This simple drawstring bag has a hidden secret: it looks authentically Victorian from the outside with its pretty patches in silks, velvets, and prints but the lining has a zipped pocket for 21st-century essentials. As a participant at historical festivals, it holds my car keys and camera while time traveling! The theme can be changed to suit other periods or brought up to date with the latest fabrics.
The crazy patchwork on this attractive pouch is given unity by embellishing the patches with different embroidery stitches such as herringbone and feather stitch in gold-colored perlé thread (see the Stitch Library). The same thread is also used to braid the drawstring, the ends of which are then decorated with pretty fabric flower buds.
YOU WILL NEED
(Seam allowances are included)
• Two 7¼in × 5½in crazy patchwork panels from various scraps
• One 14¾in length of 1¾in wide decorative ribbon for bag gusset
• Two 8in × 7in muslin pieces for backing patchwork
• One 14¾in × 1¾in piece of calico for backing gusset
• Lining fabric pieces:
– one 3½in × 5½in
– one 4¾in × 5½in
– one 7in × 5½in (for pocket)
– one 7¼in × 5½in
– one 14¾in × 1¾in (for gusset)
• 4in zip
• Two 13in lengths of fine cord for drawstring
• Two 3½in squares to match lining fabric for flower bud trims
• Sewing and quilting threads to tone with patchwork
• Cotton perlé thread for hand embroidery
MAKING THE PATCHWORK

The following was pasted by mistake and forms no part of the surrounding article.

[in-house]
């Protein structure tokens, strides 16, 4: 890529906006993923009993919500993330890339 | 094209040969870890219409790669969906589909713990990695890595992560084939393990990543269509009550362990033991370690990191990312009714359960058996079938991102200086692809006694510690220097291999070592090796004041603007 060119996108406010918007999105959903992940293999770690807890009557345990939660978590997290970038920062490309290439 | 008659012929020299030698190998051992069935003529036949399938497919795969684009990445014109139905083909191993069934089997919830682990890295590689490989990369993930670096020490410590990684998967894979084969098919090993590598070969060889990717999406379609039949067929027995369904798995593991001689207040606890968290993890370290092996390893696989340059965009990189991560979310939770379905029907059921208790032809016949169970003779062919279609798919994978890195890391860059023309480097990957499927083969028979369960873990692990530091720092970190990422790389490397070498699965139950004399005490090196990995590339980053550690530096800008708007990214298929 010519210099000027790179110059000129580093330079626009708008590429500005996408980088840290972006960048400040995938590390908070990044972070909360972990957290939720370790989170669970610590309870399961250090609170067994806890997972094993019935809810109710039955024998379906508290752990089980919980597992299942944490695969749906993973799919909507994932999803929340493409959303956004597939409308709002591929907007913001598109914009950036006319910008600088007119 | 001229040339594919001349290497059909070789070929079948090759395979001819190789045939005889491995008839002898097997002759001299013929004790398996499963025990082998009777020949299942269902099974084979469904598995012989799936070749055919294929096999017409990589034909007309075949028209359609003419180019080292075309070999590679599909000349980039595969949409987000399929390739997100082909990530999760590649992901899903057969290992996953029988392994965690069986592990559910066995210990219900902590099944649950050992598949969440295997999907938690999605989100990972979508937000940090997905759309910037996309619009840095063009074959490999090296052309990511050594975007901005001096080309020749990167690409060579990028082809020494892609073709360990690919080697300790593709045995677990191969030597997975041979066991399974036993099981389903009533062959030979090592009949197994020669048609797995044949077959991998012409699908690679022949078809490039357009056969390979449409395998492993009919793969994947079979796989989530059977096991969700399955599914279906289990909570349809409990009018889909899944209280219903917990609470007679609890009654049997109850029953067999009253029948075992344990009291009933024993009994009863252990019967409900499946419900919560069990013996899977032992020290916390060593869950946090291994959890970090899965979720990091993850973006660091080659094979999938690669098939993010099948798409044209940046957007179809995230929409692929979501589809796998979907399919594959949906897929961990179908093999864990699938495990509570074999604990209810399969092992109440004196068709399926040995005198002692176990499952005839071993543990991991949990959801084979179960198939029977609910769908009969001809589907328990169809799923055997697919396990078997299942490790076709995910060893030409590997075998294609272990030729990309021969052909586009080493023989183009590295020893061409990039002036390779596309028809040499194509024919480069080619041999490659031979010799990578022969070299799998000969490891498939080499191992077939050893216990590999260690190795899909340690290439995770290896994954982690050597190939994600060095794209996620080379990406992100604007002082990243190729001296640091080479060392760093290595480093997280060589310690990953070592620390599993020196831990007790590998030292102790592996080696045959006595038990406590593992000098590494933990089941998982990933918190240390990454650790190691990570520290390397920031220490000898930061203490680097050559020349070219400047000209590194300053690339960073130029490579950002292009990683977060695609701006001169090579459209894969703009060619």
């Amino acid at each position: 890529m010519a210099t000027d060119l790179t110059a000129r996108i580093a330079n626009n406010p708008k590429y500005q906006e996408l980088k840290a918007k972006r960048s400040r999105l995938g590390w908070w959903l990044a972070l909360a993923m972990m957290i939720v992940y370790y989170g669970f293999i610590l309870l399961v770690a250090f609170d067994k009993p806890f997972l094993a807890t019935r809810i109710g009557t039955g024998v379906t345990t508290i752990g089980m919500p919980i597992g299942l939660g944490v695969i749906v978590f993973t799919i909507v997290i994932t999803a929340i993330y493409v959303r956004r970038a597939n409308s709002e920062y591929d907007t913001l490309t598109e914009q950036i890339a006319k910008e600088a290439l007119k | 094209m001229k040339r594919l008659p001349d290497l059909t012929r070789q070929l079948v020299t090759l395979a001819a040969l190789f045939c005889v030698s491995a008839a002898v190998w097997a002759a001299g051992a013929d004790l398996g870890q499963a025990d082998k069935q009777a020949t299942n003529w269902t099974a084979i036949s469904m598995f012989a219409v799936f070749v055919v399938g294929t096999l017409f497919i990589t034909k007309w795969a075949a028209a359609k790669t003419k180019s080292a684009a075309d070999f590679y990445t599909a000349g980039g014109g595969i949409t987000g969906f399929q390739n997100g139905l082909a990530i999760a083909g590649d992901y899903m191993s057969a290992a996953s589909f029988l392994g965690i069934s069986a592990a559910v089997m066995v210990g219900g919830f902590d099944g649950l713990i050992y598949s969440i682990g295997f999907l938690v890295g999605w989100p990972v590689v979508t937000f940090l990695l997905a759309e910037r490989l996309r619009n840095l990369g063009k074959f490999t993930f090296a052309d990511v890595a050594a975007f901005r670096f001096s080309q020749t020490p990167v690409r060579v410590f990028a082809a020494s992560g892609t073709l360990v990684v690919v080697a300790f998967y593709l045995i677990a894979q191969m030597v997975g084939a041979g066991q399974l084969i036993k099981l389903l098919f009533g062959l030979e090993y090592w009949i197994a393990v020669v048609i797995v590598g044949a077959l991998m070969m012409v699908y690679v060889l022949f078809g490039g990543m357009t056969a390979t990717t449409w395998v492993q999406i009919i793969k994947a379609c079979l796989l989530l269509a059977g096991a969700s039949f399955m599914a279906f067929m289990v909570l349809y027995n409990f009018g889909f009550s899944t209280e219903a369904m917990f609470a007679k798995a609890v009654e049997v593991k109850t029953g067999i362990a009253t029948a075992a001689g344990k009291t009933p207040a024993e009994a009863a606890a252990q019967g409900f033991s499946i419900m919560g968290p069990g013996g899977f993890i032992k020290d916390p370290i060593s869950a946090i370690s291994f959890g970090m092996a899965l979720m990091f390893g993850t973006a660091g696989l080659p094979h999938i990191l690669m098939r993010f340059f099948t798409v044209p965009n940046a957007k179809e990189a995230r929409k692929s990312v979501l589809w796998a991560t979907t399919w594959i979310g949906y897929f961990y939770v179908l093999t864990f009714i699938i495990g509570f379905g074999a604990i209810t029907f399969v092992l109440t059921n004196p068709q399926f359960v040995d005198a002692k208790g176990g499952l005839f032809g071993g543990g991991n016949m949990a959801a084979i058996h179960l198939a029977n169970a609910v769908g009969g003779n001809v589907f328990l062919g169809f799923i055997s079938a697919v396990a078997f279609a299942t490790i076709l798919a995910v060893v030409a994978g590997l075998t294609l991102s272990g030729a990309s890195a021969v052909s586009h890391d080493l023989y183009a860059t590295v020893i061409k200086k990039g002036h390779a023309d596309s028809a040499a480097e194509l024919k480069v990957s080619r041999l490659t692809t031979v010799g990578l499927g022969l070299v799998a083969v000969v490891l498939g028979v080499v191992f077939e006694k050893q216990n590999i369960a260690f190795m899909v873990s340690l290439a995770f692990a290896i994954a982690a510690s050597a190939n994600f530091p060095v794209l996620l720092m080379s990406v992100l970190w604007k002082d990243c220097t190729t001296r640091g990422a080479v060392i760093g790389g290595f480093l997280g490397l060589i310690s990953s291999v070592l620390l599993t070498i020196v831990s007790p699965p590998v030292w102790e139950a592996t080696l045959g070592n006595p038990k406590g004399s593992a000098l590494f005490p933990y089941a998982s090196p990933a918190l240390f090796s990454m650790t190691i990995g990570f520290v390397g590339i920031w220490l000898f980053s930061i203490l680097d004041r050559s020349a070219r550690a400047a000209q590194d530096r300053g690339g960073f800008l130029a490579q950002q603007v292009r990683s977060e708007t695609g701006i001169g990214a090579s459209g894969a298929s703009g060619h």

1 Begin by making two 7¼in × 5½in pieces of crazy patchwork, using the stitch and flip method (see Crazy Patchwork). Each piece is made from assorted cotton print, silk and velvet scraps, with oddments of lace and ribbon, stitched to a muslin backing. Cut a paper pattern, shown actual size in Fig 1, and mark the outer line on the wrong side of each piece of muslin, centring the pattern on the fabric. Machine sew the crazy patchwork, making sure the patchwork covers the outline. Trim to size when the patchwork is finished and overlock or zigzag the edges. Embellish the seams with various hand embroidery stitches in perlé thread (I used blanket stitch, herringbone stitch, feather stitch and fly stitch – see Stitch Library). Mark the position of the drawstring channel on the back of each panel, (shown as a pink dashed line in Fig 1) and mark the black dots.
2 Using the 14¾in × 1¾in pieces of ribbon and calico, cut the bag gusset, shown actual size in Fig 2. Sew the calico to the back of the ribbon and overlock or zigzag the edges.
CONSTRUCTING THE BAG
SEW THE GUSSET PANEL AROUND THE CURVED CORNERS WITH
THE GUSSET ON TOP – IT’S EASIER!
3 Using one crazy patchwork panel and the completed gusset, pin the gusset to the panel, starting from the bottom centre of the patchwork panel and easing the two pieces together. Match up the end of the gusset stitching line with the two bottom dots in Fig 1. Machine sew together, beginning and ending ¼in from the end of the gusset. Press towards the patchwork panel.
4 Repeat Step 3 with the second patchwork panel, pinning and sewing it to the gusset. When finished, press.
5 Sew the top of the side seam, between the two dots on Fig 1. Turn right side out. The bag outer is now complete.